CANADA'S LEADING INFORMATION SOURCE FOR THE METALWORKING INDUSTRY

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CANADA'S LEADING INFORMATION SOURCE FOR THE METALWORKING INDUSTRY

CANADA'S LEADING INFORMATION SOURCE FOR THE METALWORKING INDUSTRY

Educating the next generation

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The manufacturing industry needs young minds with fresh ideas, but many high schools typically don’t have this sector on its radar as an option for career planning.

In Belleville, ON, two secondary schools are bucking that trend. Students who attend Centennial Secondary and Quinte Secondary have the option of taking manufacturing technology courses starting in grade 10 through to grade 12.

At Quinte, which hosted a Manufacturing Open House in June this year to showcase its manufacturing facility and programs, students have the option of taking nine different manufacturing courses, including a two-credit Manufacturing Focus program with a Dual Credit college course, and a Specialist High Skills Major. This latter program is part of the Ontario Ministry of Education’s Student Success initiative and enables students to gain sector-specific skills.

At Centennial, students can take a grade 10 Manufacturing Technology course and grade 11 and 12 Manufacturing Engineering Technology college prep courses. The high school also runs a co-op program and the Ontario Youth Apprenticeship Program for a variety of skilled trades.

Michael Burns teaches the manufacturing technology courses for grade 10, 11 and 12 at Centennial. An engineer with a Bachelor of Education, he says manufacturing wasn’t even on his mind when he attended teacher’s college.

“I had never thought of technological education as an option. Half way through teachers college I became away of the manufacturing programs, took additional courses to update my knowledge and when the opening here became available, I came to teach the manufacturing technology course.”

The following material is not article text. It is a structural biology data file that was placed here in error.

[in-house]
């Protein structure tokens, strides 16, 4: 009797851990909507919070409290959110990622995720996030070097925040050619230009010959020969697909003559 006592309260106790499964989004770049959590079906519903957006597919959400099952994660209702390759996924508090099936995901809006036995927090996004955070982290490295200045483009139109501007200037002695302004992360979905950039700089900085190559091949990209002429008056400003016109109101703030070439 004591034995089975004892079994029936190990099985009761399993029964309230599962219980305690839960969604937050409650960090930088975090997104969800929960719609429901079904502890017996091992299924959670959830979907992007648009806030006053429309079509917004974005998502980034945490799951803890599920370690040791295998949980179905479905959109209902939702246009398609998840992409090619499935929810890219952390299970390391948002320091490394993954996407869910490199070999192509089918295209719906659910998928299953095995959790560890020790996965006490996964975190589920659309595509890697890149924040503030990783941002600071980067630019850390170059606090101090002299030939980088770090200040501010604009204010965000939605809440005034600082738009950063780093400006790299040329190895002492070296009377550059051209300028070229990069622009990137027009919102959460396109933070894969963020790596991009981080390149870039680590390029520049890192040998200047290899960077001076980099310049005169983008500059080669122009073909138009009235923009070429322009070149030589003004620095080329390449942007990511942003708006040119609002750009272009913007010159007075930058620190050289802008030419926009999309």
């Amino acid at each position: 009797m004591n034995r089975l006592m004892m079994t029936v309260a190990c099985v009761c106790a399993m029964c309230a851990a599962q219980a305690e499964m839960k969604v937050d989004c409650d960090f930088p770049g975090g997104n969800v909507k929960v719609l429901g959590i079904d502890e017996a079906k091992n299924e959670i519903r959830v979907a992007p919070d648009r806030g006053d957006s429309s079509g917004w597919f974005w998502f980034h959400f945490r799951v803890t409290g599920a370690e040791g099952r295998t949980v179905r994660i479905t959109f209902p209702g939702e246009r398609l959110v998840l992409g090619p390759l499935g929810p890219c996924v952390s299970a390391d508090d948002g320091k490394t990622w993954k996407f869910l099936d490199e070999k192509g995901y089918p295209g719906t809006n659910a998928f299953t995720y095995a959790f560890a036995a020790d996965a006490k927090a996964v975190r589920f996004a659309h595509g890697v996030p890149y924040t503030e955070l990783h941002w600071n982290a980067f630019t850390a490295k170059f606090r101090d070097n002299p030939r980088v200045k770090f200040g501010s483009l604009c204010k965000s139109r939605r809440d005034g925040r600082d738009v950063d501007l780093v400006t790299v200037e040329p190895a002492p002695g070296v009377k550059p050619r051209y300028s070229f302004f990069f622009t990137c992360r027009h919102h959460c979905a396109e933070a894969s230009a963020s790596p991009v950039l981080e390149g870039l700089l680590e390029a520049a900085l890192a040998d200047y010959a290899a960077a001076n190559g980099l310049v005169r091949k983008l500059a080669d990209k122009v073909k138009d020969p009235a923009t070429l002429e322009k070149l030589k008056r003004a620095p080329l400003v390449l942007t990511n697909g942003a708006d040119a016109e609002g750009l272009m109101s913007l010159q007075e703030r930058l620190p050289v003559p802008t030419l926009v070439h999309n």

Class sizes range from 15 to 22 students. Since the course is optional, most of the students taking it have an interest or are at least curious about manufacturing and the possible career options it represents, says Burns.

The shop is comprised of a vertical mill, lathes, a drill press, a three axis machine Burns and his students built themselves, a plasma cutting machine, saws and welding equipment.

“I would love to get more CNC machinery in here. We use MasterCAM and SolidWorks for designing parts for projects. We’re currently building guitars. I tell my students that we can build anything but you need the right design.”

One of the students enrolled in the manufacturing program is Patrick Thompson, a grade 10 student [full disclosure: he’s my nephew]. He’s starting to give more thought to what he’s going to do once he leaves high school and was curious about the manufacturing program.

“It sounded interesting and I wanted to learn more because I didn’t know much about manufacturing. The course has given me a lot of basic knowledge I can use in the future as an adult.”

He’s also enjoyed making things, including a screwdriver.

“He did an excellent job with it. Getting students to focus on the finishing steps is a challenge sometimes, but Patrick did a good job.”

The screwdriver is now on display in a glass cabinet in the hall, just outside the manufacturing shop. Burns says he likes to display projects manufactured in the shop to give students a better idea of what students can do in his course.

“This program is a critical entry point into the manufacturing sector. If students haven’t had exposure to manufacturing or have misconceptions about it, this is the opportunity that gets them thinking about manufacturing as an option for a career choice. I always tell my students that the field of manufacturing is broad; from the shop floor to chief executive officer.”

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